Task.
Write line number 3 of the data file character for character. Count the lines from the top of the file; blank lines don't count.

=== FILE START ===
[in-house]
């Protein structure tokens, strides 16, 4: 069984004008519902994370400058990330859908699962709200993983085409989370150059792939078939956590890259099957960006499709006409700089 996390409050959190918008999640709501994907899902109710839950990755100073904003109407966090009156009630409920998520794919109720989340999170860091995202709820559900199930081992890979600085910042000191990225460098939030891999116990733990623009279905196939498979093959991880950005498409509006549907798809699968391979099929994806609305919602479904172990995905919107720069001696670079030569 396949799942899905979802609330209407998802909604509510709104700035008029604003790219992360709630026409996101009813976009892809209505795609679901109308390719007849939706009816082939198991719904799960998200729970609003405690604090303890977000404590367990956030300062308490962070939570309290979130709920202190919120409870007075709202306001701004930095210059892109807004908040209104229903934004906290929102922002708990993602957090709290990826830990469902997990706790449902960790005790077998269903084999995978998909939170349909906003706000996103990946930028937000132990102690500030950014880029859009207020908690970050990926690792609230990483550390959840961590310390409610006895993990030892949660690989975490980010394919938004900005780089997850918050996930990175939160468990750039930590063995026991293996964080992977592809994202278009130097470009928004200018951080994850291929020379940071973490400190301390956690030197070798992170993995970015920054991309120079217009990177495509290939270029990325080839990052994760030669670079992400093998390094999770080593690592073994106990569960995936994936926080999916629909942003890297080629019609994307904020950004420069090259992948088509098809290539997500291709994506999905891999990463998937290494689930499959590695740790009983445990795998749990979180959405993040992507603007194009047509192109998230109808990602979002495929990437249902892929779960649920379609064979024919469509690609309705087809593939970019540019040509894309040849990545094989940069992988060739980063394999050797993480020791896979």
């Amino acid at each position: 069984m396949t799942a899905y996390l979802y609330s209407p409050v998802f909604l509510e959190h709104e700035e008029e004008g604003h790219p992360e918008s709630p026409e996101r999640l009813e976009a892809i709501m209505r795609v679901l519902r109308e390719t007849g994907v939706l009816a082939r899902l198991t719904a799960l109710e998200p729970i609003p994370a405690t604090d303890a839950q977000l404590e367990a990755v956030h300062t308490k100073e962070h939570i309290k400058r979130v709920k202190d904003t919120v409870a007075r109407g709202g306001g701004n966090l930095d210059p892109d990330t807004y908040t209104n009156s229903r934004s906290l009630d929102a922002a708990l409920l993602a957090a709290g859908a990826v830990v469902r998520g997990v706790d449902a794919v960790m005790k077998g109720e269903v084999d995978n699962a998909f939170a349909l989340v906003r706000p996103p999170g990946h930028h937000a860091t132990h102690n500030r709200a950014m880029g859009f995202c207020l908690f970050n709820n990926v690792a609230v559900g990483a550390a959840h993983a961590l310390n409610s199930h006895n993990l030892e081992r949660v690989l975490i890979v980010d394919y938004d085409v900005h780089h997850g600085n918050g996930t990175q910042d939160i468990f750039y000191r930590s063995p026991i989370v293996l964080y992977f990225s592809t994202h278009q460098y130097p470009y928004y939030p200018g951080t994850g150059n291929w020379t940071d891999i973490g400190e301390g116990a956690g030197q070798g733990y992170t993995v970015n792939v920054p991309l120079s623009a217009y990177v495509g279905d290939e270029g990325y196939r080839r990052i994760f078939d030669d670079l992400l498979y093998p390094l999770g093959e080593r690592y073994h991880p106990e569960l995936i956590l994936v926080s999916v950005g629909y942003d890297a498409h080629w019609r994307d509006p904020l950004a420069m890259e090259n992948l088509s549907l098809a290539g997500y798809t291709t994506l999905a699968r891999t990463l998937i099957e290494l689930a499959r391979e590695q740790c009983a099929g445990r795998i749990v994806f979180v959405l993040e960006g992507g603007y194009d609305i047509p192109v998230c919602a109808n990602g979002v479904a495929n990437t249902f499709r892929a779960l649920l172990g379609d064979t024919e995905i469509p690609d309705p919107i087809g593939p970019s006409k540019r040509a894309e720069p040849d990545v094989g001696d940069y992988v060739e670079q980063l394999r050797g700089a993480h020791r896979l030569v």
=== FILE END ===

């Amino acid at each position: 069984m396949t799942a899905y996390l979802y609330s209407p409050v998802f909604l509510e959190h709104e700035e008029e004008g604003h790219p992360e918008s709630p026409e996101r999640l009813e976009a892809i709501m209505r795609v679901l519902r109308e390719t007849g994907v939706l009816a082939r899902l198991t719904a799960l109710e998200p729970i609003p994370a405690t604090d303890a839950q977000l404590e367990a990755v956030h300062t308490k100073e962070h939570i309290k400058r979130v709920k202190d904003t919120v409870a007075r109407g709202g306001g701004n966090l930095d210059p892109d990330t807004y908040t209104n009156s229903r934004s906290l009630d929102a922002a708990l409920l993602a957090a709290g859908a990826v830990v469902r998520g997990v706790d449902a794919v960790m005790k077998g109720e269903v084999d995978n699962a998909f939170a349909l989340v906003r706000p996103p999170g990946h930028h937000a860091t132990h102690n500030r709200a950014m880029g859009f995202c207020l908690f970050n709820n990926v690792a609230v559900g990483a550390a959840h993983a961590l310390n409610s199930h006895n993990l030892e081992r949660v690989l975490i890979v980010d394919y938004d085409v900005h780089h997850g600085n918050g996930t990175q910042d939160i468990f750039y000191r930590s063995p026991i989370v293996l964080y992977f990225s592809t994202h278009q460098y130097p470009y928004y939030p200018g951080t994850g150059n291929w020379t940071d891999i973490g400190e301390g116990a956690g030197q070798g733990y992170t993995v970015n792939v920054p991309l120079s623009a217009y990177v495509g279905d290939e270029g990325y196939r080839r990052i994760f078939d030669d670079l992400l498979y093998p390094l999770g093959e080593r690592y073994h991880p106990e569960l995936i956590l994936v926080s999916v950005g629909y942003d890297a498409h080629w019609r994307d509006p904020l950004a420069m890259e090259n992948l088509s549907l098809a290539g997500y798809t291709t994506l999905a699968r891999t990463l998937i099957e290494l689930a499959r391979e590695q740790c009983a099929g445990r795998i749990v994806f979180v959405l993040e960006g992507g603007y194009d609305i047509p192109v998230c919602a109808n990602g979002v479904a495929n990437t249902f499709r892929a779960l649920l172990g379609d064979t024919e995905i469509p690609d309705p919107i087809g593939p970019s006409k540019r040509a894309e720069p040849d990545v094989g001696d940069y992988v060739e670079q980063l394999r050797g700089a993480h020791r896979l030569v």